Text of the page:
There are several secure and encrypted messaging apps available for different platforms. However, all of them suffer from a common privacy problem — they need phone numbers to work. ‘Session‘ is a new open-source messenger app that addresses this issue and doesn’t require your phone number to work.
Session is technically a fork of another quite popular private messenger Signal. It is available for Android, iOS as well as PC.
Session: A true private messaging app
Session is an end-to-end encrypted messenger that doesn’t collect sensitive metadata and is designed for people who need privacy and hate surveillance. Created by Loki Foundation, the open-source messaging app offers various privacy features such as:
No telephone number required
Since Session doesn’t ask for your phone number, it simply asks you to “Create Account” where it generates a random but unique Session ID, which would look something like this: 056779045af9a8bfvhe4f5a8138fd5c….
You can share this Session ID with the contact you want to add. Alternatively, you can use QR Codes for the same.
Open source messenger app
Session’s code is fully open-source, and anyone can view, audit, and contribute to its code on GitHub.
No data breaches
This private messenger doesn’t collect any data, so there’s nothing to leak.
Decentralized messenger that uses blockchain
Session messenger utilizes blockchain at its core, dubbed the Loki blockchain, and it doesn’t just have full nodes or master nodes — it has Service Nodes. To prevent abuse of Service Nodes via malicious actions like Sybil attack, Session has various safety measures in place.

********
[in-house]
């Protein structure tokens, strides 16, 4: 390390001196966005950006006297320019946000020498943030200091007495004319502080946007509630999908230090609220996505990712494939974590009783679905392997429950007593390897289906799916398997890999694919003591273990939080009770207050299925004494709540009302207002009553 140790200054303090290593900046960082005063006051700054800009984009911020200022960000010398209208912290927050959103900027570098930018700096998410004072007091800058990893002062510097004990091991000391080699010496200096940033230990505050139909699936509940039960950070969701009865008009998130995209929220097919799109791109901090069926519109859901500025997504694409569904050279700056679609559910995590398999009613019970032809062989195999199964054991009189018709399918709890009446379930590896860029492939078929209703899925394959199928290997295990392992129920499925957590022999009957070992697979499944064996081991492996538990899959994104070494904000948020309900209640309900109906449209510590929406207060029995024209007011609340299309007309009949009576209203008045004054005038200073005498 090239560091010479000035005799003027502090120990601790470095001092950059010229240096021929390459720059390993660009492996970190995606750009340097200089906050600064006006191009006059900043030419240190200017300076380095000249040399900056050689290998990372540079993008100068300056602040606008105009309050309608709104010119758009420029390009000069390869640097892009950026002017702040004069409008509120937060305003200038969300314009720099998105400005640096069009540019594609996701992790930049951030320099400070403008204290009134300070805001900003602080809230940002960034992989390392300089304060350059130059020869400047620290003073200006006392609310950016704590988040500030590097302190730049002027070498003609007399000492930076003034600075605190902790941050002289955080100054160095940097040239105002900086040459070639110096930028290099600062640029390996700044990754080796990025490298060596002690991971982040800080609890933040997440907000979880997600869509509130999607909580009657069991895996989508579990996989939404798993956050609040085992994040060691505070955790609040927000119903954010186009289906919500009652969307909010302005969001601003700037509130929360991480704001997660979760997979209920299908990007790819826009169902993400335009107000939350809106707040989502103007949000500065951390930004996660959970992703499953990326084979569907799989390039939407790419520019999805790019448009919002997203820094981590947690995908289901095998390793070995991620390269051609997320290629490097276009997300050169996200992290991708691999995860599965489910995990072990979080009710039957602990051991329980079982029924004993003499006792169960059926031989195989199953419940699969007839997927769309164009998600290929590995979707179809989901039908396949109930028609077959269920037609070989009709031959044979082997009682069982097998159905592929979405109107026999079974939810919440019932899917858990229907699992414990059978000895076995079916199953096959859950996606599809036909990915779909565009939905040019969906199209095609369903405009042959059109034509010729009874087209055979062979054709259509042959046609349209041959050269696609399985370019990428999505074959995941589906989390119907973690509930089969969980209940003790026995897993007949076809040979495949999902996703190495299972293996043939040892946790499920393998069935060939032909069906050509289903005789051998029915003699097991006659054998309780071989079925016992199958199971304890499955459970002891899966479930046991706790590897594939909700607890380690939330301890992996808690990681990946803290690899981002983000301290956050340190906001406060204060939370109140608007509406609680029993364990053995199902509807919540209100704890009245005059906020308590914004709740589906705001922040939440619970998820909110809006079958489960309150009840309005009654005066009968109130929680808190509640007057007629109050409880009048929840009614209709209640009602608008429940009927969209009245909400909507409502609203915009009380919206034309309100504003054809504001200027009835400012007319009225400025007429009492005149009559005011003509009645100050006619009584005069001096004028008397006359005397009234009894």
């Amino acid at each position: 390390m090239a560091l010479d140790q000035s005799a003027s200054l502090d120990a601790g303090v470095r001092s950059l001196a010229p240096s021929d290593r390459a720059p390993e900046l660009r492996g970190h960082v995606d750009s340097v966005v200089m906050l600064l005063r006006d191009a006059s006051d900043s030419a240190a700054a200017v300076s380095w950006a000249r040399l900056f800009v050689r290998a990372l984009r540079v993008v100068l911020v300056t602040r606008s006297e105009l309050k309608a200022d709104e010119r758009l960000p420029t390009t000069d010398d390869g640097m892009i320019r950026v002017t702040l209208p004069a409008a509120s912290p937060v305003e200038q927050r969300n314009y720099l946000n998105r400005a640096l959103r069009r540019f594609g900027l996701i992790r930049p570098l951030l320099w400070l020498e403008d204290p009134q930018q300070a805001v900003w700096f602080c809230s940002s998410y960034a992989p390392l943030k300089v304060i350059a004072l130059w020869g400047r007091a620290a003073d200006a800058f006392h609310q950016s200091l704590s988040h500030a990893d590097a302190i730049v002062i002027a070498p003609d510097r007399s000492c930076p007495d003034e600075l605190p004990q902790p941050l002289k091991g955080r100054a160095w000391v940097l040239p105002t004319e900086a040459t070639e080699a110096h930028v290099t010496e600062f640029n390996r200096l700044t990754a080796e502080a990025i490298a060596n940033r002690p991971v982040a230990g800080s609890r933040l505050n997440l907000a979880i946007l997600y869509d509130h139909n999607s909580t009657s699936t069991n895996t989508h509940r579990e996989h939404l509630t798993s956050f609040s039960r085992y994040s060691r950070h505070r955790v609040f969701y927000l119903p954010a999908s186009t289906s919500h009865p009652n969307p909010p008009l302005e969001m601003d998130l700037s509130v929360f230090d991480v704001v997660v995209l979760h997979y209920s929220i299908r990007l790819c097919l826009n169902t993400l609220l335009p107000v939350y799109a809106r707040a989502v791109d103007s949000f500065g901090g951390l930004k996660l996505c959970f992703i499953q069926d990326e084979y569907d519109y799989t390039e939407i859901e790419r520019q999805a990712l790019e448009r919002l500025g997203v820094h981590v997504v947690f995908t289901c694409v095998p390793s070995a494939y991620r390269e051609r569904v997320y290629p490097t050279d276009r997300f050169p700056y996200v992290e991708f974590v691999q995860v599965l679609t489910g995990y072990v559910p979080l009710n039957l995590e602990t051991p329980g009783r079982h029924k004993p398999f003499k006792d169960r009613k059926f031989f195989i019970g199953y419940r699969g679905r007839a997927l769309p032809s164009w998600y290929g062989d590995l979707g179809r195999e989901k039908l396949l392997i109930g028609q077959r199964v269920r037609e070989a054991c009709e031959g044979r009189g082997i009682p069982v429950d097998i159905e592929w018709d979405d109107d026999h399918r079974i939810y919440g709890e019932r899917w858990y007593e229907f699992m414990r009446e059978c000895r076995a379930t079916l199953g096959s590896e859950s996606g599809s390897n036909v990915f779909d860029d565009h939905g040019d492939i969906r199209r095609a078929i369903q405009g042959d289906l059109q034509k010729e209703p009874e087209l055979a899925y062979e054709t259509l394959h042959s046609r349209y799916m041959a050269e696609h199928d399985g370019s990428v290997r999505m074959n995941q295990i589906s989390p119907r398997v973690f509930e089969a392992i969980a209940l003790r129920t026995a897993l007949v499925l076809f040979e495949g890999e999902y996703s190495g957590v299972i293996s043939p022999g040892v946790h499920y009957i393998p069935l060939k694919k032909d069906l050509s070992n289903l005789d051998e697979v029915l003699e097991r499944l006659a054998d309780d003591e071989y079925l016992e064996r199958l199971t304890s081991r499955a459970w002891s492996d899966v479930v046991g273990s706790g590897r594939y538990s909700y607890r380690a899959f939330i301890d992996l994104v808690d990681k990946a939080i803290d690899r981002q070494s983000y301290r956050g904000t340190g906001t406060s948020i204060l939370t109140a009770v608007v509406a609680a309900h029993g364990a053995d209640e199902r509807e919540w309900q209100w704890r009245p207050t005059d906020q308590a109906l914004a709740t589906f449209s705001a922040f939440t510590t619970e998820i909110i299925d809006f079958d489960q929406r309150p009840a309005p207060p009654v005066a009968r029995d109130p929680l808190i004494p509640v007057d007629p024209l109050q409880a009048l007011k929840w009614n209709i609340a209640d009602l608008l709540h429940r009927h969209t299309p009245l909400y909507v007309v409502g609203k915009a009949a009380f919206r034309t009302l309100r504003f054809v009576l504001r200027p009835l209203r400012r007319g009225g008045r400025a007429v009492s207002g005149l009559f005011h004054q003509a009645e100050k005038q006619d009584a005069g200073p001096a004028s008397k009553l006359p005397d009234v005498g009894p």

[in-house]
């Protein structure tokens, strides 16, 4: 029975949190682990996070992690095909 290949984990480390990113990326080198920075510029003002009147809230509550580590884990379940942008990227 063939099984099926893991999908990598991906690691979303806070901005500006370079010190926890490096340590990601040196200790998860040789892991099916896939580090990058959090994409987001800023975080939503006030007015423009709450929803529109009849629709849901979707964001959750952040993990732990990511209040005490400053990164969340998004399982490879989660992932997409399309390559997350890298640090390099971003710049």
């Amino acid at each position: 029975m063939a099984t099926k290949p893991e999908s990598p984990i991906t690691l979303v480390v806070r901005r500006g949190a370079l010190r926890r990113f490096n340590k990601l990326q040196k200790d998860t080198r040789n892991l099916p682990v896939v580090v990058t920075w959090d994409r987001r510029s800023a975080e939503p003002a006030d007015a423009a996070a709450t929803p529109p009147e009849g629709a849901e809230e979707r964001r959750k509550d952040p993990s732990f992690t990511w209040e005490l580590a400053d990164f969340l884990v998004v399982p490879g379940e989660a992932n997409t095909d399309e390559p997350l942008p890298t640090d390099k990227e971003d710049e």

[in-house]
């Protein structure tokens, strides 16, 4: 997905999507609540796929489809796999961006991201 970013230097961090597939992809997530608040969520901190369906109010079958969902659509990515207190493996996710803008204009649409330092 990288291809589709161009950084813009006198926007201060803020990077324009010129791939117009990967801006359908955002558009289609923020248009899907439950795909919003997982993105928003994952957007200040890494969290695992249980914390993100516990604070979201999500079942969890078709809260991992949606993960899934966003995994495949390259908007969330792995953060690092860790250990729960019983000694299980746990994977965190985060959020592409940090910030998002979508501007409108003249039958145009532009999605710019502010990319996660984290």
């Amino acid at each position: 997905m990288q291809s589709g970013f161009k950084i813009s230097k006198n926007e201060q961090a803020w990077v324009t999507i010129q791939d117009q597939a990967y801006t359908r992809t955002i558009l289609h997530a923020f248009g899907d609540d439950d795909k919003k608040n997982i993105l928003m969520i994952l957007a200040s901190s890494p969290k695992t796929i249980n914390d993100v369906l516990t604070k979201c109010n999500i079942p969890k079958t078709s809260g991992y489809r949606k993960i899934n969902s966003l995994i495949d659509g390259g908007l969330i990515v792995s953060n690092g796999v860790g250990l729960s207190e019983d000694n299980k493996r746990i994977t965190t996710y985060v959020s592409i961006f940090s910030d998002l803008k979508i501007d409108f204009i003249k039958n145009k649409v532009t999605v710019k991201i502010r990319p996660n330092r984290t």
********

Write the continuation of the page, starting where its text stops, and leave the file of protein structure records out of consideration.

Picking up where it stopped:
Onion routing network to leave no footprint
In addition to validating new blocks and storing the blockchain, Loki Service nodes also route Session messages securely from person to person. Session’s onion routing technology limits the information to an individual Service Node, making it impossible to figure out who’s talking to whom.
Chat backups in Sessions can be made in two different ways. Either you create a local backup (protected by a passphrase, just like Signal). Or you can rely on your chat partners and download the chat logs from them after restoring your session.
With no central point of failure, it’s harder to shut down Session in countries that have harsh censorship laws.
Other essential privacy options
Session also offers essential privacy-focused features that are present in other popular messaging apps like Whatsapp, Telegram, or Signal:
- Message TTL: Lets you decide how long a message exists before the recipient sees it
- Read Receipts: Informs you and others when or if your message has been read
Apart from these, you get all the usual options for group chats, voice messages, and sending files as attachments.
Session messenger still has some scope of improvement, but overall I’d say this app is worth trying for every privacy-focused user.